Jean-Luc Colombo Cape Bleue Rose 2020
This year's Rose had pronounced raspberry aromas over a core of red fruit, classic watermelon and peach notes. An elegant mouthfeel, fluid and round with ample length and crisp finish.
Critical AcclaimAll Vintages
This invigorating rosé is a dusty-pink blend of Syrah and Mourvèdre. Raspberry and watermelon flavors are zesty and cutting, edged by crushed mineral and salt as well as lingering, thirst-quenching acidity. It would be lovely on a summer afternoon but also drinks well year round. Best Buy.
Innovation, passion and dedication are what drive Jean-Luc and Anne Colombo, whose contributions to Rhône Valley winemaking has remained unparalleled since 1984. Colombo’s innovative approach in the northern appellation of Cornas was nothing short of revolutionary; his expressive, character-driven wines have helped breath new life into this highly prestigious and acclaimed appellation.
Jean-Luc, Anne and their daughter Laure, now head winemaker, continue to ensure the production of fine wines of typicity from major appellations of the Rhône Valley, as well as the Languedoc and Provence, while maintaining sustainable farming practices.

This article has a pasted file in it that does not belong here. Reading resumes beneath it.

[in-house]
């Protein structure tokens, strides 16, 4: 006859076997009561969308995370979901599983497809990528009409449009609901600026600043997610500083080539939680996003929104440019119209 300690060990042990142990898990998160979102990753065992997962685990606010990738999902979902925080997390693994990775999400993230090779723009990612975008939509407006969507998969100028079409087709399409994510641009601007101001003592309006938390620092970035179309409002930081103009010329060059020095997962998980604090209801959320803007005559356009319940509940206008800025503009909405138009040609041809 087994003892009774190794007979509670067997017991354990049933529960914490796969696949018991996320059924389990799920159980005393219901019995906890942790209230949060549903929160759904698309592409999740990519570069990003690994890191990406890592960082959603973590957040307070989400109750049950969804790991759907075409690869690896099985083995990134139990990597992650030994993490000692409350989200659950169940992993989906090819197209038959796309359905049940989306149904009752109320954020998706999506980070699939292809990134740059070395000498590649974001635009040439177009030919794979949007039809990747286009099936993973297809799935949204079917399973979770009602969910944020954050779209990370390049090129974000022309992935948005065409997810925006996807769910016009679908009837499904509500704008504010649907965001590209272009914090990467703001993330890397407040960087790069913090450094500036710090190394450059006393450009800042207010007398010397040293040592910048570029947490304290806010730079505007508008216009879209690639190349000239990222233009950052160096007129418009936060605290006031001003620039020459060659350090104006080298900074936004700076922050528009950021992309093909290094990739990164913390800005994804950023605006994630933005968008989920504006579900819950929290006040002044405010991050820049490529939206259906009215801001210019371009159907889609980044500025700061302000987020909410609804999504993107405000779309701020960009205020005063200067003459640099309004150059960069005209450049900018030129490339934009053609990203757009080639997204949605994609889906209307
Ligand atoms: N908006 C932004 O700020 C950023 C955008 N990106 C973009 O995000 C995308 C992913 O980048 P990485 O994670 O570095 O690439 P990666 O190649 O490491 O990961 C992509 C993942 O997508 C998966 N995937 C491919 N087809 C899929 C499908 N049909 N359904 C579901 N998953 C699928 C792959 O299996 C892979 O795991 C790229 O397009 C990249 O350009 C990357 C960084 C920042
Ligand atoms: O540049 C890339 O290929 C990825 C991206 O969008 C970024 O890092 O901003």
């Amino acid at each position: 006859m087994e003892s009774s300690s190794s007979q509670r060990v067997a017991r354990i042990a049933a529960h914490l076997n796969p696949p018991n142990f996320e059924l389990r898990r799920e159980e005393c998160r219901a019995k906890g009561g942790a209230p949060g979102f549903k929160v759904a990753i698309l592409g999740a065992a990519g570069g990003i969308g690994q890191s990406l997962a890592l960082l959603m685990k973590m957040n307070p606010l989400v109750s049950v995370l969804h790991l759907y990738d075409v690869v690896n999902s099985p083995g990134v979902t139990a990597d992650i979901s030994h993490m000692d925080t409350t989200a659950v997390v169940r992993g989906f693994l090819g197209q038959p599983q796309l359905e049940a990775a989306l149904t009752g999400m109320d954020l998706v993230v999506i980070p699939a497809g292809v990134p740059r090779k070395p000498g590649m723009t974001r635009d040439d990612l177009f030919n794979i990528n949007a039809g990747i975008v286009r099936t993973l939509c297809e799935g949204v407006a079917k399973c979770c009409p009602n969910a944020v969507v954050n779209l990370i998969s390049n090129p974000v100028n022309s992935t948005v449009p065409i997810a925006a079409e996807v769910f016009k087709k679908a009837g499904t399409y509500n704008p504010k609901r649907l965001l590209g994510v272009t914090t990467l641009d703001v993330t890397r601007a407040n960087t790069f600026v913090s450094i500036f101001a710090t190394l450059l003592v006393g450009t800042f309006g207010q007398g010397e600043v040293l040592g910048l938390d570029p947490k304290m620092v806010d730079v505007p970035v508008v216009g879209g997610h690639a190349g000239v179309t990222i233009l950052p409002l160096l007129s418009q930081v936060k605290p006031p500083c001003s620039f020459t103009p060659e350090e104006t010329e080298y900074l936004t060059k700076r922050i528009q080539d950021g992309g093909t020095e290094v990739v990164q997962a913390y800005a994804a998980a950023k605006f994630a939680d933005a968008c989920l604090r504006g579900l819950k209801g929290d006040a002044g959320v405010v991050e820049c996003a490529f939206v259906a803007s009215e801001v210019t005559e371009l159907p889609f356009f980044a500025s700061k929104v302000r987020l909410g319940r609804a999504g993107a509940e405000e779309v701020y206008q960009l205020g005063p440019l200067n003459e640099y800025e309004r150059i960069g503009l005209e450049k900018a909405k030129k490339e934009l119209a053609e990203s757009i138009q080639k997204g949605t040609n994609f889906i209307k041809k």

A small category representing the wines that either fall outside of appellation lines or don’t subscribe to the law and traditions set forth by the French government within certain classified appellations, “Vin De France” is a catch-all that includes some of the most basic French wines as well as those of superior quality. The category includes large production, value-driven wines. It also includes some that were made with a great deal of creativity, diligence and talent by those who desire to make wine outside of governmental restrictions. These used to be called Vin de Table (table wine) but were renamed to compete with other European countries' wines of similar quality.
Whether it’s playful and fun or savory and serious, most rosé today is not your grandmother’s White Zinfandel, though that category remains strong. Pink wine has recently become quite trendy, and this time around it’s commonly quite dry. Since the pigment in red wines comes from keeping fermenting juice in contact with the grape skins for an extended period, it follows that a pink wine can be made using just a brief period of skin contact—usually just a couple of days. The resulting color depends on grape variety and winemaking style, ranging from pale salmon to deep magenta.